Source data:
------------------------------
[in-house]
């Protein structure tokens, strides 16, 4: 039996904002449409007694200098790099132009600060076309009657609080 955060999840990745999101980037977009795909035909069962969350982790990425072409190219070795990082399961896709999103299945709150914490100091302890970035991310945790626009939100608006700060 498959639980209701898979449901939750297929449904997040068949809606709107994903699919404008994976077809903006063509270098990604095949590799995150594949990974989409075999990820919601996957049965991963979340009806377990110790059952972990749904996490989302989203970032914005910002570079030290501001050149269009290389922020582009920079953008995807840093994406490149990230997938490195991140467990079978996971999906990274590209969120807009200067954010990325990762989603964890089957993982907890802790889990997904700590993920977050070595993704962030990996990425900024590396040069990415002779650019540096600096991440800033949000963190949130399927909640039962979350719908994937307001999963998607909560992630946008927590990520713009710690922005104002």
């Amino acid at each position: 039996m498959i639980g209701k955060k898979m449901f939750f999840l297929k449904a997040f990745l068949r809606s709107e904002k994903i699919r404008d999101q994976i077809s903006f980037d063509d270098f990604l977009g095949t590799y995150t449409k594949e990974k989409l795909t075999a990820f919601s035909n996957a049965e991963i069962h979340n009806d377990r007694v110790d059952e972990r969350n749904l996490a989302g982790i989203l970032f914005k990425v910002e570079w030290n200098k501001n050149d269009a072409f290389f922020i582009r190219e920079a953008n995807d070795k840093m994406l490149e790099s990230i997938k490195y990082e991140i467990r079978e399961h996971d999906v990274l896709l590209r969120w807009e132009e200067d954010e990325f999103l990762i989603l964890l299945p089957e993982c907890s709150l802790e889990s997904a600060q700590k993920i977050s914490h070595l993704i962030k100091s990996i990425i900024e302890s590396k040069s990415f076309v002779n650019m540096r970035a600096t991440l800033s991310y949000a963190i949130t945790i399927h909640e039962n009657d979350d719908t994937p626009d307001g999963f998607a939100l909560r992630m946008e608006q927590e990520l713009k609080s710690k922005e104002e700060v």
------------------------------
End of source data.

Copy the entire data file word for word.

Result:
[in-house]
């Protein structure tokens, strides 16, 4: 039996904002449409007694200098790099132009600060076309009657609080 955060999840990745999101980037977009795909035909069962969350982790990425072409190219070795990082399961896709999103299945709150914490100091302890970035991310945790626009939100608006700060 498959639980209701898979449901939750297929449904997040068949809606709107994903699919404008994976077809903006063509270098990604095949590799995150594949990974989409075999990820919601996957049965991963979340009806377990110790059952972990749904996490989302989203970032914005910002570079030290501001050149269009290389922020582009920079953008995807840093994406490149990230997938490195991140467990079978996971999906990274590209969120807009200067954010990325990762989603964890089957993982907890802790889990997904700590993920977050070595993704962030990996990425900024590396040069990415002779650019540096600096991440800033949000963190949130399927909640039962979350719908994937307001999963998607909560992630946008927590990520713009710690922005104002």
């Amino acid at each position: 039996m498959i639980g209701k955060k898979m449901f939750f999840l297929k449904a997040f990745l068949r809606s709107e904002k994903i699919r404008d999101q994976i077809s903006f980037d063509d270098f990604l977009g095949t590799y995150t449409k594949e990974k989409l795909t075999a990820f919601s035909n996957a049965e991963i069962h979340n009806d377990r007694v110790d059952e972990r969350n749904l996490a989302g982790i989203l970032f914005k990425v910002e570079w030290n200098k501001n050149d269009a072409f290389f922020i582009r190219e920079a953008n995807d070795k840093m994406l490149e790099s990230i997938k490195y990082e991140i467990r079978e399961h996971d999906v990274l896709l590209r969120w807009e132009e200067d954010e990325f999103l990762i989603l964890l299945p089957e993982c907890s709150l802790e889990s997904a600060q700590k993920i977050s914490h070595l993704i962030k100091s990996i990425i900024e302890s590396k040069s990415f076309v002779n650019m540096r970035a600096t991440l800033s991310y949000a963190i949130t945790i399927h909640e039962n009657d979350d719908t994937p626009d307001g999963f998607a939100l909560r992630m946008e608006q927590e990520l713009k609080s710690k922005e104002e700060v």